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Discussion Starter · #1 ·
I guess I'm just looking for empathy from other working mom's who have possibly had this same thing happen to them & some words of encouragement.

I have a 1 year old beautiful girl who goes to an in-home daycare Monday-Friday 8am-5pm & is dropped off by her father & picked up by me. I've been noticing that when I go to pick her up, she doesn't want to come to me. She goes right to the babysitter & puts her arms up to be picked up by her. The babysitter is very encouraging & tells her to go to her mama & then my dd just runs away to play! I'm just heartbroken every day when I go pick her up! I realize this is probably healthy that she feels so comfortable at the babysitters house, but it still makes me feel badly. My dd has never been a very clingy child & has never wanted to go in a sling & many times as an infant all she wanted to do was to be set down. She also loves to play with the other 2 girls there who are just a couple months older than she is.

I have to remind myself that maybe she is just having fun & doesn't want to go home, or that at home there are no other children to play with too. She seems to be a very social little baby.

Staying home with her is not an option for us at this time financially-My first thought about this however, was to quit my job immediately.
 

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First of all


My dd does a similar thing. When we go visit anyone she will cry when we have to leave. Even if I ask her if she wants to stay there, and say that I have to go. She has no objection, I don't think she will actually stay there with me for longer than a couple of hours, specially at night. I have to literally drag her to get her coat on and then we have to carry her to go to the car sigh.
I've found that if I ask her to go kiss bye-bye everybody she will be more willing to leave. Also asking her if she wants to go read her favorite book at home will also help.

Hugs to you mama
 

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I'm sorry mama- working is so hard! My 3 yr old really likes daycare. He's usually ready to come home at the end of the day, but there are times he gets mad that I've interrupted him.
 

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Oh mama.
It is so normal. I have been running an in home daycare for 14 years now and there is always one child who does this. It shows not only her comfort with the caregiver but also her attachment to you. She wouldn't be doing this unless she was super sure of how much you love her/she loves you. It's not even that she loves school so much or her friends. It is simply a transitional thing. Some things that have helped over here is if you arrive at the same time every day have the provider give some reminders of your coming. She could even start getting her dressed for home. Also a special toy or song that you have for this time can help ease the transition.
 

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Quote:

Originally Posted by j924 View Post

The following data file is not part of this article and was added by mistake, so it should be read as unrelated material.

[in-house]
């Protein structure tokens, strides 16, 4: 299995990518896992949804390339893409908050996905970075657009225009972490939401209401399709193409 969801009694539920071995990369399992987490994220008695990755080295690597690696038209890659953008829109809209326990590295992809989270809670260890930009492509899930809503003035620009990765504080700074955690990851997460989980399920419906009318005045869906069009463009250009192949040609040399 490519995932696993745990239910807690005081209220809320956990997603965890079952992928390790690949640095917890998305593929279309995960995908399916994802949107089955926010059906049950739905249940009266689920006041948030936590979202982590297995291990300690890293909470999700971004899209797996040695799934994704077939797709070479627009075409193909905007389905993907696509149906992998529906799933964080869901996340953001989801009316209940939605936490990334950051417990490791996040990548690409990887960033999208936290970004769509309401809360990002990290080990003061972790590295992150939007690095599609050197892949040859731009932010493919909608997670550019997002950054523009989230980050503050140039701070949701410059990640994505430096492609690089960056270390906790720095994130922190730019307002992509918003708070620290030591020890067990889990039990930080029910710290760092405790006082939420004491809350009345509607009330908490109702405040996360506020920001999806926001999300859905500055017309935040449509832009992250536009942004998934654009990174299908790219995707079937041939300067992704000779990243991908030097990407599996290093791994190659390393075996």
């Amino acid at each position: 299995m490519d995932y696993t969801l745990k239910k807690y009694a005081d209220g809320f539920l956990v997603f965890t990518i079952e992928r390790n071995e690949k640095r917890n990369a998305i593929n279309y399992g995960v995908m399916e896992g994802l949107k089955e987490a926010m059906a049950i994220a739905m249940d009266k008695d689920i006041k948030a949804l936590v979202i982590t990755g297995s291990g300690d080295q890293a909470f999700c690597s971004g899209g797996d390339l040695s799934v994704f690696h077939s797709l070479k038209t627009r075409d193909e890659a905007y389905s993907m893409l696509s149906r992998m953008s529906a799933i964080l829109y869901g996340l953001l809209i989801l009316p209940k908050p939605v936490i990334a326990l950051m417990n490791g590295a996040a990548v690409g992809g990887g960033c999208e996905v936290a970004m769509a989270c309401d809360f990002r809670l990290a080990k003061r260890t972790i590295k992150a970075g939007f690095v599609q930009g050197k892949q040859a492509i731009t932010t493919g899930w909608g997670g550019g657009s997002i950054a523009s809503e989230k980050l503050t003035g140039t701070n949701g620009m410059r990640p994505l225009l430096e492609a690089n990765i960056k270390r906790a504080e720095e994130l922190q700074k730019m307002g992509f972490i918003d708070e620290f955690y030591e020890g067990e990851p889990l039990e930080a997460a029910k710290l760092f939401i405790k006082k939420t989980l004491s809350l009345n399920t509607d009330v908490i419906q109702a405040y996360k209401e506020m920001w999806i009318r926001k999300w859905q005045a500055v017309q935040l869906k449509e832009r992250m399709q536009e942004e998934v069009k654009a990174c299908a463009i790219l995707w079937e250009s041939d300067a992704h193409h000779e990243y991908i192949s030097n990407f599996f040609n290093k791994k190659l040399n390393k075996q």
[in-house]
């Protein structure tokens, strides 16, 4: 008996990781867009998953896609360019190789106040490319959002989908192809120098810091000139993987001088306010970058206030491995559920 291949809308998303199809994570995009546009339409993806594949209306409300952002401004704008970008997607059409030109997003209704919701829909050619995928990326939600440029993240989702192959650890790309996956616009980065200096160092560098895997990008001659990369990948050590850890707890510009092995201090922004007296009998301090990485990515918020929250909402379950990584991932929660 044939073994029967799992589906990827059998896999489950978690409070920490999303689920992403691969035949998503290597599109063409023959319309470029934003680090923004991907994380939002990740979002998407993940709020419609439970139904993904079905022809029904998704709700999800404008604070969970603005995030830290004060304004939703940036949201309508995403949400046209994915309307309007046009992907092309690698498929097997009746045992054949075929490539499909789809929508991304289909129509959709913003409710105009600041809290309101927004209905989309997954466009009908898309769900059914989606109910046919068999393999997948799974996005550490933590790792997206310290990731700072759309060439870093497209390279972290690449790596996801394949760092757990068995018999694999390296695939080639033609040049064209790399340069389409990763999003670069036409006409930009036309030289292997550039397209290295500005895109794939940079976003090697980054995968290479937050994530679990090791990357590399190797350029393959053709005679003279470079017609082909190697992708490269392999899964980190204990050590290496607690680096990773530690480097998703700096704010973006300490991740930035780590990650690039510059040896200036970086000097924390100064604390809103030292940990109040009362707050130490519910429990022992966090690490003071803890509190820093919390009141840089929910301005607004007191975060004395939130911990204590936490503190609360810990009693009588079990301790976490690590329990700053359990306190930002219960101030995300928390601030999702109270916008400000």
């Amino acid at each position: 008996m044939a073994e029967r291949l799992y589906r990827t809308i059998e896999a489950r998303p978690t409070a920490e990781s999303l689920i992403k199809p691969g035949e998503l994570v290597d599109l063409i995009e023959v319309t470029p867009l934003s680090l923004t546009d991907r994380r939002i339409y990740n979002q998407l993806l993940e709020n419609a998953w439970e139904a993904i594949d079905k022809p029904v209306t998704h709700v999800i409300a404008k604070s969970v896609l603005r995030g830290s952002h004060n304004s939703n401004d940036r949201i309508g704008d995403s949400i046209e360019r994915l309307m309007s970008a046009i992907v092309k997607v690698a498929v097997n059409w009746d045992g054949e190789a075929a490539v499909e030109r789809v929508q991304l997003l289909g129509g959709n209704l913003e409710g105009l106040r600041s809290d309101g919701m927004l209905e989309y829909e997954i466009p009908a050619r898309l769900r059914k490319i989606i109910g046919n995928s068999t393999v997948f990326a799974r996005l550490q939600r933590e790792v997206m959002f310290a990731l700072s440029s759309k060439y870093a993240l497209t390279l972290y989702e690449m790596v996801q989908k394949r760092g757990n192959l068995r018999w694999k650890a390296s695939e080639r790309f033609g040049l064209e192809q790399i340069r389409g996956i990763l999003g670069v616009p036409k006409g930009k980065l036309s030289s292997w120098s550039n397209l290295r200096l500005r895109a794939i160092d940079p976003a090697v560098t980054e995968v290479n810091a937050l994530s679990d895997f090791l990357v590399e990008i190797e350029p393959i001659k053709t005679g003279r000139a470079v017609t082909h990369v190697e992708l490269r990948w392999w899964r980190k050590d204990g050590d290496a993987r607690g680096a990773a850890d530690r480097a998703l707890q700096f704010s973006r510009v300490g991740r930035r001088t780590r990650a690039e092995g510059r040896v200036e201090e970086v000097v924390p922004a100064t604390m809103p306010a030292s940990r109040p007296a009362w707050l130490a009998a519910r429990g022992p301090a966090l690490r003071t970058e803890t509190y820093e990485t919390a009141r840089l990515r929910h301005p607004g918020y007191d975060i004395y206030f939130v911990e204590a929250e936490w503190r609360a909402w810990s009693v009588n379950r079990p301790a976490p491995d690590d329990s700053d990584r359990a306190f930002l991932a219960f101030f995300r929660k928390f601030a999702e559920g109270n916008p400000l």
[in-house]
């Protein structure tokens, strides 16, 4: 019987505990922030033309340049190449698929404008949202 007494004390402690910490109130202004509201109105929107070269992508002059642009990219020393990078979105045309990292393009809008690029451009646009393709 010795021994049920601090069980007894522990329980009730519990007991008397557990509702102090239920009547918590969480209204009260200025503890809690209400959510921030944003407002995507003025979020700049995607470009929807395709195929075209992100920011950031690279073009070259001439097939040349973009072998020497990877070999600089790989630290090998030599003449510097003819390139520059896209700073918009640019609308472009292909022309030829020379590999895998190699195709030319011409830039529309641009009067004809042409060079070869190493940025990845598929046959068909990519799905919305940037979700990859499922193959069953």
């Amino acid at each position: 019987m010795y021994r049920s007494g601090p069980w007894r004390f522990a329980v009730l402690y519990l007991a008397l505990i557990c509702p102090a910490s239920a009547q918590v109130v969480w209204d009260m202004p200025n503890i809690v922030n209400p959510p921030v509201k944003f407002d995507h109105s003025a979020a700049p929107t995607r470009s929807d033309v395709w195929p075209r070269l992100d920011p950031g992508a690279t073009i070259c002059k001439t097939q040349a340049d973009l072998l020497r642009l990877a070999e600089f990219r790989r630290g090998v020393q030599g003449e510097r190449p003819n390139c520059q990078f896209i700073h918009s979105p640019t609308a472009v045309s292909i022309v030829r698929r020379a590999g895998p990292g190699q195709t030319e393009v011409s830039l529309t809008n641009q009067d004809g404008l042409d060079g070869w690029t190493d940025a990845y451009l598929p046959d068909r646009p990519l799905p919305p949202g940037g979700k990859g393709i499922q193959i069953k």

Oh mama.
It is so normal. I have been running an in home daycare for 14 years now and there is always one child who does this. It shows not only her comfort with the caregiver but also her attachment to you. She wouldn't be doing this unless she was super sure of how much you love her/she loves you.
Ditto! I also do home daycare. I have 1 or 2 that do this daily. One of the moms usually reminds her ds of something fun at home, and he goes willingly then.
 

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Ugh, I know exactly how you feel. DD is the SAME WAY. She's the ONE kid at daycare who runs AWAY from mommy, throws a tantrum when I try to get her coat on etc. I'm the ONE parent who spends 45 min. cajoling her kid out the door, into the car, into the carseat, etc.

DD is also a very social, independent girl, and it's clear that she loves daycare and her friends and teachers. I'm just lucky enough to get her at the end of a very busy, tiring day, and playing is a lot more fun than the dinner/bath/bedtime routine, so I try not to take it too personally. I've noticed it's better if I can pick her up a little earlier, and if I give her something to look forward to, like seeing one of her favorite teachers at the front desk, looking at the seasonal decor outside, feeding the cat at home, etc.
 

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Originally Posted by diaperqueen View Post
Just one thing, OP...this is not meant as snarky at all...but most of us prefer to be called childcare providers or caregivers instead of babysitters.
I know people don't mean anything negative when they use the word babysitter, and I'm sure you didn't. It just sounds like we are sitting on the couch eating Doritos and watching soaps while the kids run wild.

I only called her a babysitter because that is how she started out for us! She would come & watch our daughter once in a while-she wasn't actually a daycare provider. She is now-so sorry to offend.
 

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Quote:

Originally Posted by Mosaic View Post
Ugh, I know exactly how you feel. DD is the SAME WAY. She's the ONE kid at daycare who runs AWAY from mommy, throws a tantrum when I try to get her coat on etc. I'm the ONE parent who spends 45 min. cajoling her kid out the door, into the car, into the carseat, etc.